National Geographic has an article reporting that urine is just 1 percent of domestic waste water, but it contains 80 percent of the nitrogen and 55 percent of the phosphorus. Methods of separating it from the waste stream and utilizing as a resource rather than a waste might be possible.
Over the past several years, white-nose syndrome has been killing tremendous numbers of bats in the United States. However, a new study in Europe shows several species experiencing a rise in population.
NASA’s Earth Observatory has an interesting image that demonstrates how they are able to measure geographic variations in evapotranspiration using satellite data. (Image of irrigated land from Idaho’s Snake River floodplain.
“In ecosystems around the world, the decline of large predators such as lions, dingoes, wolves, otters, and bears is [occurring in response to] habitat loss, persecution by humans and loss of prey combine to create global hotspots of carnivore decline.” Quoted from the Oregon State press release.
“In a case study of dams on the upper Missouri River, USGS researchers have demonstrated that an upstream dam is still a major control of river dynamics where the backwater effects of a downstream reservoir begin. In light of this finding, the conventional understanding of how a dam can influence a river may have to be adjusted to account for the fact that effects of river dams can interact with one another.” Quoted from the USGS press release.
“Researchers have discovered a new aquifer in the Greenland Ice Sheet that holds liquid water all year long in the otherwise perpetually frozen winter landscape. [...] The reservoir is known as a “perennial firn aquifer” because water persists within the firn – layers of snow and ice that don’t melt for at least one season.” Quoted from The University of Utah press release.
Messages in a bottle are usually found at beaches, however, one was recently found in a rock cairn on Ward Hunt Island, the closest land point in Canada to the North Pole. The message was dated 1959 and asked the finder to help document evidence of climate change.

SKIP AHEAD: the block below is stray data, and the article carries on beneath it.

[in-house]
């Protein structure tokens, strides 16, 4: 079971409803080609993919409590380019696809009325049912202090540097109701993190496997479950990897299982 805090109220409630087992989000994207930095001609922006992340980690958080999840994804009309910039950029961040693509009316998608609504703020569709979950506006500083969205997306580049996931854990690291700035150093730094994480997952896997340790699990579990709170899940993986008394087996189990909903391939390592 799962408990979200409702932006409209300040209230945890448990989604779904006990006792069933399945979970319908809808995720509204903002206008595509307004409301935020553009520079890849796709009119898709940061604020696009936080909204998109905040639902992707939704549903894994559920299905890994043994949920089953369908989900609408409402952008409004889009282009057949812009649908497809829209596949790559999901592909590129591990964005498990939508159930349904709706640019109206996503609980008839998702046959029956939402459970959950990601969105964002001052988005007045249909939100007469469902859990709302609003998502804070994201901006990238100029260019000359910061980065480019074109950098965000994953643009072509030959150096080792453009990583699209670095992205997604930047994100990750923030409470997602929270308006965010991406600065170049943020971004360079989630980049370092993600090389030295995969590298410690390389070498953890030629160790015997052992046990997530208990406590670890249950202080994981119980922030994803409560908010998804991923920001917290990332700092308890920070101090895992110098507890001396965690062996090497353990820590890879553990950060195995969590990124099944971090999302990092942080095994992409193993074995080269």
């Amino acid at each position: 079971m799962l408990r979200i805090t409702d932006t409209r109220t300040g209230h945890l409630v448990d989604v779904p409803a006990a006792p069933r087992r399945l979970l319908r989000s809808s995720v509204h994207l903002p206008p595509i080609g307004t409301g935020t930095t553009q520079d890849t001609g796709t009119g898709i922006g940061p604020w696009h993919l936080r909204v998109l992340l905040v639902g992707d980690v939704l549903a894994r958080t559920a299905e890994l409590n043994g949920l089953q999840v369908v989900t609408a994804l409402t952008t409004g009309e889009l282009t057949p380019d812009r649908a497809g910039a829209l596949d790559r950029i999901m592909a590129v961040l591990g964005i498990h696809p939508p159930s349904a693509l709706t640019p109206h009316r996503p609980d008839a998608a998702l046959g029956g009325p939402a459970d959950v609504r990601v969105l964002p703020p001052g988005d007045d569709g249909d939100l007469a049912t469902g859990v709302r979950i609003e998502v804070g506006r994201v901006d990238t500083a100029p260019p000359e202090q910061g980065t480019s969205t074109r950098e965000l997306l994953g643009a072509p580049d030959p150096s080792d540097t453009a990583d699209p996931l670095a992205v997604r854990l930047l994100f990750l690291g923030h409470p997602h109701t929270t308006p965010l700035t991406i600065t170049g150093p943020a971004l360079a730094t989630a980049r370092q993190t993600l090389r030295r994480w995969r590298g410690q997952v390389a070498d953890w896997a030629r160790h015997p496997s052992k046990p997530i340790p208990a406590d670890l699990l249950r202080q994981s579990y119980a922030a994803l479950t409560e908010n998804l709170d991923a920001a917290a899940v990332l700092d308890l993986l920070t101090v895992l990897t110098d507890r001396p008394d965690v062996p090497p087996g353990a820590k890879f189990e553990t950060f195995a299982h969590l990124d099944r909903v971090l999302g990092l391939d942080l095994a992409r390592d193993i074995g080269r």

Did you know that approximately 117 million people – over one-third of the total U.S. population – get some or all of their drinking water from public systems that rely in part on headwater, seasonal or rain-dependent streams?
“Human activities, a changing climate and natural disasters are rapidly altering the face of our planet. Now, with NASA’s Images of Change iPad application, users can get an interactive before-and-after view of these changes.” Quoted from the NASA press release.
“The U.S. Geological Survey recently completed an evaluation of the technically accessible storage resource for carbon dioxide for 36 sedimentary basins in the onshore areas and State waters of the United States.” Quoted from the USGS press release.
“Rain as acidic as undiluted lemon juice may have played a part in killing off plants and organisms around the world during the most severe mass extinction in Earth’s history.” Quoted from the MIT press release.
“Landscape change in Pennsylvania’s Sullivan, Wyoming, Armstrong and Indiana counties resulting from construction of well pads, new roads and pipelines for natural gas and coalbed methane exploration is being documented by the United States Geological Survey.” Quoted from the USGS announcement.
Christina Figueres, Executive Director of the UN Framework Convention on Climate Change, said… “It is abundantly clear that further capital expenditures on coal can only go ahead if they are compatible with the 2 degree Celsius limit.” Quoted from the United Nations News Center.
The Texas drought caused many drillers to reevaluate their sources of water. Many of them are now processing their water to remove dissolved and suspended materials and reusing it to fracture their next well.
“Rising global temperatures and changing human actions will significantly affect the behavior and distribution of mercury worldwide, according to a recent article by the U.S. Geological Survey and Harvard University.” Quoted from the USGS press release.
On Monday, the Glen Canyon Dam is scheduled to start releasing up to 37,200 cubic feet of water per second – that is an Olympic-sized swimming pool worth of water into the Colorado River every two minutes. The goal is to imitate a natural flood that will deliver sand to beaches and refresh river habitats.
In 1987, Thailand built a dam on the Khlong Saeng river. As the reservoir filled it transformed over 100 forested hilltops into islands. Now each island, along with its plant and animal inhabitants, is an experiment to test what happens with a forest environment is fragmented.
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